Canon EOS R5 and R6: Recording Limits and Overheating
I haven’t yet mentioned overheating (see above chart regarding official video recording limits for the R5 and R6 across various resolutions and frame rates).
Limited recording times seem to be the major headline surrounding the R5 (and R6 too) before it ships later this month. That’s something to keep in mind. Depending on how you shoot and use the camera during productions these publicly published limitations by Canon may not matter. If you shoot long form they most certainly will (and, again why on earth are you looking at an 8K full-frame camera for long form content??). Just something to keep in mind. We won’t know for sure how bad this overheating issue is until the final units ship. For now I think it’s much to do about nothing and silly times for opportunistic YouTube video titles (!). But I do know this…
Canon EOS R5: But what about that hit wonder known as the Panasonic GH5?
The Panasonic GH5 does NOT overheat.
I’ve shot videos for Stark Insider with the GH5 since its release three years ago and not once has it failed or overheated on me. That includes hot summer days here in the San Francisco Bay Area, and also on several occasions when I brought the camera down to Loreto, Baja California Sur, Mexico to shoot some short film footage. Solid as a rock. Unlike the Sony a6500 — which overheated on me in … Iceland… during winter… at a frozen waterfall… that wasn’t much fun. I have to say the footage was/is pretty though.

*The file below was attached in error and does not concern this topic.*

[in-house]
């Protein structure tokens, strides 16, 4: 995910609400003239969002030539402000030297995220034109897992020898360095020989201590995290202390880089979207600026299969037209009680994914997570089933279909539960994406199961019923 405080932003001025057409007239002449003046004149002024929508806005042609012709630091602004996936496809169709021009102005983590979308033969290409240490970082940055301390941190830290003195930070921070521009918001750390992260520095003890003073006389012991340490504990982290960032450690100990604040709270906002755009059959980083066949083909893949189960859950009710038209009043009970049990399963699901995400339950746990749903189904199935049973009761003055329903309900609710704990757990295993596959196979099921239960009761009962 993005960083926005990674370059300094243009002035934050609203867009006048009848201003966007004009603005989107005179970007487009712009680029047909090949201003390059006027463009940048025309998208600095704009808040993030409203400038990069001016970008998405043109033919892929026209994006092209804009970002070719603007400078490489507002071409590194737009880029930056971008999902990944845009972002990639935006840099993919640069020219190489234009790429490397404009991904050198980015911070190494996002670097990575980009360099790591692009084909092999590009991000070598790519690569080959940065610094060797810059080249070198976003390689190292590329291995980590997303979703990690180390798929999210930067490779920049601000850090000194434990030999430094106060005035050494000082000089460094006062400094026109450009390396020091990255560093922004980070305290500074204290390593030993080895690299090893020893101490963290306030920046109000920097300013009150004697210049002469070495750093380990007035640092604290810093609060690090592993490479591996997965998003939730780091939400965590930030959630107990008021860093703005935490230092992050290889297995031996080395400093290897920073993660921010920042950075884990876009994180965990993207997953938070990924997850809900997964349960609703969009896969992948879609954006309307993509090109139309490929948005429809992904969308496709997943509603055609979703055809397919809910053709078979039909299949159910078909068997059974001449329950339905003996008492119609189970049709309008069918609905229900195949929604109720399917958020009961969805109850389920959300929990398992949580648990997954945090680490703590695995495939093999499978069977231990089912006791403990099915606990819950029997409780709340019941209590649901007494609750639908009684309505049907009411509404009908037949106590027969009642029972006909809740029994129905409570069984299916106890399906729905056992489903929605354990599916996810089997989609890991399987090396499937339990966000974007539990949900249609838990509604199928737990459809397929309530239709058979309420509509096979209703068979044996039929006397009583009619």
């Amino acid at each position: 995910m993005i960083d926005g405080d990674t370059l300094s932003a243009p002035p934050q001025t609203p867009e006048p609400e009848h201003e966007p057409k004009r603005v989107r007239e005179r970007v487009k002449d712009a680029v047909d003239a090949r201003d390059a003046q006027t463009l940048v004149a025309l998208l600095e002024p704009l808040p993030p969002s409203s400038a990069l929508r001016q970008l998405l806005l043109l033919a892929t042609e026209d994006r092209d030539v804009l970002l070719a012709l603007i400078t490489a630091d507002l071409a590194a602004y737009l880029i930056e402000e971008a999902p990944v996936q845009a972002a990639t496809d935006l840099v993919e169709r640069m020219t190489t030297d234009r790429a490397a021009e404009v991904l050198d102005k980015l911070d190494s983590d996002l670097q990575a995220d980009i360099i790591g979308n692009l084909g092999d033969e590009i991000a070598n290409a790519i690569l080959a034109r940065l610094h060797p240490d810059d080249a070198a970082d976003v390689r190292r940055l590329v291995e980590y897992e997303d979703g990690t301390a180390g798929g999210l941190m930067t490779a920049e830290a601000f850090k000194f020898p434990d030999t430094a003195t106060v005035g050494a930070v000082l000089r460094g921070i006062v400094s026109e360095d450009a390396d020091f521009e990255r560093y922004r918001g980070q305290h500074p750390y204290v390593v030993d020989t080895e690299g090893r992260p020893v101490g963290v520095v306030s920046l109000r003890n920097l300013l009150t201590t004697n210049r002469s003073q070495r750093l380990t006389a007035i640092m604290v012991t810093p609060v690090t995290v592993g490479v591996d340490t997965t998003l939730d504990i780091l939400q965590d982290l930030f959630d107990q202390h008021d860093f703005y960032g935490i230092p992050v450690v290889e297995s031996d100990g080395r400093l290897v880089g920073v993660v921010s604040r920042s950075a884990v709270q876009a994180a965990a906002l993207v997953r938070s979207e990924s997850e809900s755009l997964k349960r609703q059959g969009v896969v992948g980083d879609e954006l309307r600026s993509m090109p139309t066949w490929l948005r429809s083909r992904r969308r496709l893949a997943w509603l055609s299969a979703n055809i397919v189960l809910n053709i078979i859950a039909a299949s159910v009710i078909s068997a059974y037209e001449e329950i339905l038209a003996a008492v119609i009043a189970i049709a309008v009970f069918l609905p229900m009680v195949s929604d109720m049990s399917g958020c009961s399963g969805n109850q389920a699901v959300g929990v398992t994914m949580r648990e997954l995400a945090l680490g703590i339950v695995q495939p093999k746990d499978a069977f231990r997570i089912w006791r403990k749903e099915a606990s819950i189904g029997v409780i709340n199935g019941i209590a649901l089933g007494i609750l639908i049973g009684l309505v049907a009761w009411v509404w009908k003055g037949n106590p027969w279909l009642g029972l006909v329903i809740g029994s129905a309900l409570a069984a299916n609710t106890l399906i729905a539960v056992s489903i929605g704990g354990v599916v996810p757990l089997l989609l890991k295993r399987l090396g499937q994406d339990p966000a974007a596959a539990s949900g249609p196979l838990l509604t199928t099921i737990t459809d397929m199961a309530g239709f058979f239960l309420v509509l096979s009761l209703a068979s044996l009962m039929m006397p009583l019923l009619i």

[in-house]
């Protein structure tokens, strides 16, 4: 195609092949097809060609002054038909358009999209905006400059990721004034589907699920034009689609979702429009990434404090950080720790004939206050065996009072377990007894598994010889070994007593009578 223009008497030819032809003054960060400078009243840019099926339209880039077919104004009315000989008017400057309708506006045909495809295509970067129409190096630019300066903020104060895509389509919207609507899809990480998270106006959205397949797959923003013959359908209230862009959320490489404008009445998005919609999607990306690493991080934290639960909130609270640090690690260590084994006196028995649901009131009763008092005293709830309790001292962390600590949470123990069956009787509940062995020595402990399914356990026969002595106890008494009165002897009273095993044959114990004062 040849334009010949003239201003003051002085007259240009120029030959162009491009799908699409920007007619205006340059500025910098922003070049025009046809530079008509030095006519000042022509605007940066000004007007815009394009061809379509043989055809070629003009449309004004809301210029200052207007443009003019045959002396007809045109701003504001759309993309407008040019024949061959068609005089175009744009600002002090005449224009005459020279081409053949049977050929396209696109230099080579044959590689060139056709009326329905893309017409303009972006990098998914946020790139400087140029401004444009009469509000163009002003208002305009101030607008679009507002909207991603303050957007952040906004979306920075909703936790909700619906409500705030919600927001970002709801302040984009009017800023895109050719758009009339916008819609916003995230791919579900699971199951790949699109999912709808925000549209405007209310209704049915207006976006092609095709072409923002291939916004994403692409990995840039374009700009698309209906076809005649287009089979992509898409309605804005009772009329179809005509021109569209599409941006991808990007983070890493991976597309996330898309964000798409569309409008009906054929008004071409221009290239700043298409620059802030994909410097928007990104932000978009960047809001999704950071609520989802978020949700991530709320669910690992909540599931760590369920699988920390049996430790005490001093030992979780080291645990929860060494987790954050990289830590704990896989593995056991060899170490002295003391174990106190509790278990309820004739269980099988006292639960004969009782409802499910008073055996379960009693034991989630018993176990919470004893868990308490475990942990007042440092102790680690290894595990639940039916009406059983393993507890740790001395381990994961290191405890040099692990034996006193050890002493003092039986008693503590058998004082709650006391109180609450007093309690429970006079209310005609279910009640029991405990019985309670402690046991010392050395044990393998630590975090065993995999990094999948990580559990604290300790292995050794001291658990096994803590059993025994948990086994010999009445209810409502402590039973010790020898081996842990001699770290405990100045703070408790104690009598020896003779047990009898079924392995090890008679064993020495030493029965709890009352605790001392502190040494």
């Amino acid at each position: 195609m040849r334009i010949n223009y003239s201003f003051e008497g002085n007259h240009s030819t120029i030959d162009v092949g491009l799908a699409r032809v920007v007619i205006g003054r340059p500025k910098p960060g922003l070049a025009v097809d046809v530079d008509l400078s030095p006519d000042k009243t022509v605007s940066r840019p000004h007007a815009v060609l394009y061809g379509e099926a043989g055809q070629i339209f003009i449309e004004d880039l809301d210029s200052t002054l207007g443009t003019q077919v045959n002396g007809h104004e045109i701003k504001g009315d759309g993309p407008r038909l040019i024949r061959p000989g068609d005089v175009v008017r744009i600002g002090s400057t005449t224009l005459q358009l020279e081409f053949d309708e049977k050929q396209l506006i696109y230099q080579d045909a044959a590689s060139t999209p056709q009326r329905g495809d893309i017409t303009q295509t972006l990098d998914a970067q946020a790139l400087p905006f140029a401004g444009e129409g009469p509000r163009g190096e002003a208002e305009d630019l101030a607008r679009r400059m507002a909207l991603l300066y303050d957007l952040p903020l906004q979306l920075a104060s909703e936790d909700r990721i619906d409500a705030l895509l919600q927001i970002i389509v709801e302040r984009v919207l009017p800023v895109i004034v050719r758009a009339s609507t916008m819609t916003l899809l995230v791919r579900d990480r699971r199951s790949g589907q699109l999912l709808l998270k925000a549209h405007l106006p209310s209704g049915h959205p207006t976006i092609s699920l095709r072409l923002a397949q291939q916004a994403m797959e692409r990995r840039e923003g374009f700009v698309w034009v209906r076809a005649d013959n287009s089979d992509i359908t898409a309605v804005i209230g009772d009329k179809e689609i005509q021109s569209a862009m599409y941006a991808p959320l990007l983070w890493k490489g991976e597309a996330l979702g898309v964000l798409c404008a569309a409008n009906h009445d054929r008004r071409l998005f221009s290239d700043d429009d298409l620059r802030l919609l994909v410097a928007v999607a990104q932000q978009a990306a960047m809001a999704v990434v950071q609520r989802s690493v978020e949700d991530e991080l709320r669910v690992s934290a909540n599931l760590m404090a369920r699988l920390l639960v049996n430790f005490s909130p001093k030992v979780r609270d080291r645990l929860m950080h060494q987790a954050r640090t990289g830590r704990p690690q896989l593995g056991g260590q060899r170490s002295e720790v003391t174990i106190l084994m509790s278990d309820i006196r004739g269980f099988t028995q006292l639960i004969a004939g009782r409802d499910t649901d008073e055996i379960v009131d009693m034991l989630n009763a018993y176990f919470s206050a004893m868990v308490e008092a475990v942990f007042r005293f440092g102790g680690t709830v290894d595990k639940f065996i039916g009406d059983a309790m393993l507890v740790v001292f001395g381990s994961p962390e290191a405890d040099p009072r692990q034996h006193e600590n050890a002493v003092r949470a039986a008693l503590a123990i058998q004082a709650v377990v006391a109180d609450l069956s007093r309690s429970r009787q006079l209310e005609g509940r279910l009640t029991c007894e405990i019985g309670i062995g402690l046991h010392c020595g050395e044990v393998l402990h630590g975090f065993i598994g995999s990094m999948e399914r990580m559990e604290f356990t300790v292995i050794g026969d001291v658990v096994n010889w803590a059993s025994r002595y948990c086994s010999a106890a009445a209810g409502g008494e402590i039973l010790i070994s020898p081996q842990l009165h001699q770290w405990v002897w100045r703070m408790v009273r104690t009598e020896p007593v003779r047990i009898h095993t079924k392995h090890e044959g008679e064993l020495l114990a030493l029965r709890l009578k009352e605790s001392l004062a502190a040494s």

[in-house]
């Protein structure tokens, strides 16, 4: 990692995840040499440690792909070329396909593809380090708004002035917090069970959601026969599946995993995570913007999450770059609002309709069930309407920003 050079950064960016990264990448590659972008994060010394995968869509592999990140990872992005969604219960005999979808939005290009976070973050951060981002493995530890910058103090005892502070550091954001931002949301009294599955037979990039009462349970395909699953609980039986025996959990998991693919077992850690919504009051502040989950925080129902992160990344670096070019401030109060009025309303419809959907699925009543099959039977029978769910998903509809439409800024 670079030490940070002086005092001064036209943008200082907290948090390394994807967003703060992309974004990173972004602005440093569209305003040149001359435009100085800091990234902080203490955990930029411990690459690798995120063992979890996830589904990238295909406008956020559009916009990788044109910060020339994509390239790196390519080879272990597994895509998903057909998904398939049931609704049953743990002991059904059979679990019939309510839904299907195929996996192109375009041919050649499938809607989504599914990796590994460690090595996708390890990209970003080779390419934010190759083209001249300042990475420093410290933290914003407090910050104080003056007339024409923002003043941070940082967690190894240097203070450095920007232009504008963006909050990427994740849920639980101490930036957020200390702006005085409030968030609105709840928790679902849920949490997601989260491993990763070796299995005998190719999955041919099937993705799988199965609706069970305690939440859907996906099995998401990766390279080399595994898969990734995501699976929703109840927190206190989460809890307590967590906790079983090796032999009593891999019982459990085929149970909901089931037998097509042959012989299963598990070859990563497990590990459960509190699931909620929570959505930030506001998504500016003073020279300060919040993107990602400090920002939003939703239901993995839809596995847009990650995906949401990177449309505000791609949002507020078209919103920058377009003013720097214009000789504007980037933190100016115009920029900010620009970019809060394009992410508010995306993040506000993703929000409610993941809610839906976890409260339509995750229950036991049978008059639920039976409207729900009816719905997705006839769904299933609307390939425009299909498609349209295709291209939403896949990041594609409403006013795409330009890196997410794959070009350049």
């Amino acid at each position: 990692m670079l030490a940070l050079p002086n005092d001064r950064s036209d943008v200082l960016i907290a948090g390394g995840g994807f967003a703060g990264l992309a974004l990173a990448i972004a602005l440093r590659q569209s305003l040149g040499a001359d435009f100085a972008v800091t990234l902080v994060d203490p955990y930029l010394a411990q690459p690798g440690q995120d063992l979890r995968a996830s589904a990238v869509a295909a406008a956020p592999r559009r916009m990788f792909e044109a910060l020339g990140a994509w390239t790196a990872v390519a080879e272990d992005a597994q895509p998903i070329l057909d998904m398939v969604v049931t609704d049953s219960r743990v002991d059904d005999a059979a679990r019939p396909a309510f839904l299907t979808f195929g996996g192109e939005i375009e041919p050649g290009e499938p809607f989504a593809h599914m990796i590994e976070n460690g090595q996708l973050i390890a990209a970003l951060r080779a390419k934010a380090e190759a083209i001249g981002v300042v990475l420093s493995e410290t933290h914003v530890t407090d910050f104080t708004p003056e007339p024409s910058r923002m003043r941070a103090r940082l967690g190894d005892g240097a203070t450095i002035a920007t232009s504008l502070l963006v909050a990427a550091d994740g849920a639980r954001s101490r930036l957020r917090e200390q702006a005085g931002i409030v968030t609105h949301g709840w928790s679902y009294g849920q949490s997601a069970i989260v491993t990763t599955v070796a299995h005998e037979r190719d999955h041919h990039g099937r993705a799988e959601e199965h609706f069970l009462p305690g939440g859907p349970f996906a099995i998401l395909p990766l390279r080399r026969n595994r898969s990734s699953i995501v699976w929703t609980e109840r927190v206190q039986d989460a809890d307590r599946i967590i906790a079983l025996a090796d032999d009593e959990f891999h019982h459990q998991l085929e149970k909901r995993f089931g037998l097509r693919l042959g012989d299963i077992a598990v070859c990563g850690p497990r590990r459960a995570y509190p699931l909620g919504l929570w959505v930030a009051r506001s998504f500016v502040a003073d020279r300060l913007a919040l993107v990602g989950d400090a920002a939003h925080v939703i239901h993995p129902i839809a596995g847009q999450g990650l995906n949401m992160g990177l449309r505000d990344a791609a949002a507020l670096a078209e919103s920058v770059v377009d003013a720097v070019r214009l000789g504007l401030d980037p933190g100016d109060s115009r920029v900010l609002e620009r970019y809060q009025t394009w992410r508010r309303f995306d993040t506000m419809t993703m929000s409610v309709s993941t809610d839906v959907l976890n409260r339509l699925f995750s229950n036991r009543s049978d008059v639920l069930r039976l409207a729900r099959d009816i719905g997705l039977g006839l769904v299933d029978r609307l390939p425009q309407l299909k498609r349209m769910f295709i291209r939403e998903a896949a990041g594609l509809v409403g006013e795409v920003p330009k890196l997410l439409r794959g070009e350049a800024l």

The Panasonic GH5 does NOT overheat.
Just something to think about:
Before you outlay $3,900 USD for the R5;
You could instead spend “only” $1,300 and pickup a GH5.
That’s about $2,600 in savings. Some of that you could use to… survive the pandemic? Or, okay, have at it and spend more on extra batteries, lights and other bits you’ll need for your projects. Realize you’re going to Hell, but still likely spend less than the R5 body alone. Yes, it’s a shiny new thing. But is shooting with a R5 or R6 rather than a GH5 or GH5S really going to improve your creativity, and the quality of your video work? Will you get paid more?
ALSO SEE: Top 10 Best Lenses for Video: #1 Sigma 18-35mm f/1.8 ART; Great for Panasonic GH5, Canon DSLR, Sony mirrorless cameras
Let’s keep it simple. The Panasonic Lumix GH5 was a great camera for video in 2017. And, surprise, it’s a great camera for video in 2020.
(I’ll share my experiences soon enough here on Stark Insider when I get my R5… which I’ll be using mostly for shooting highres photos of Loni’s paintings… at a moment’s notice… because that’s the purpose… to take nice photos of Loni’s work… *with a dash of video on the side* … ah, master plans…)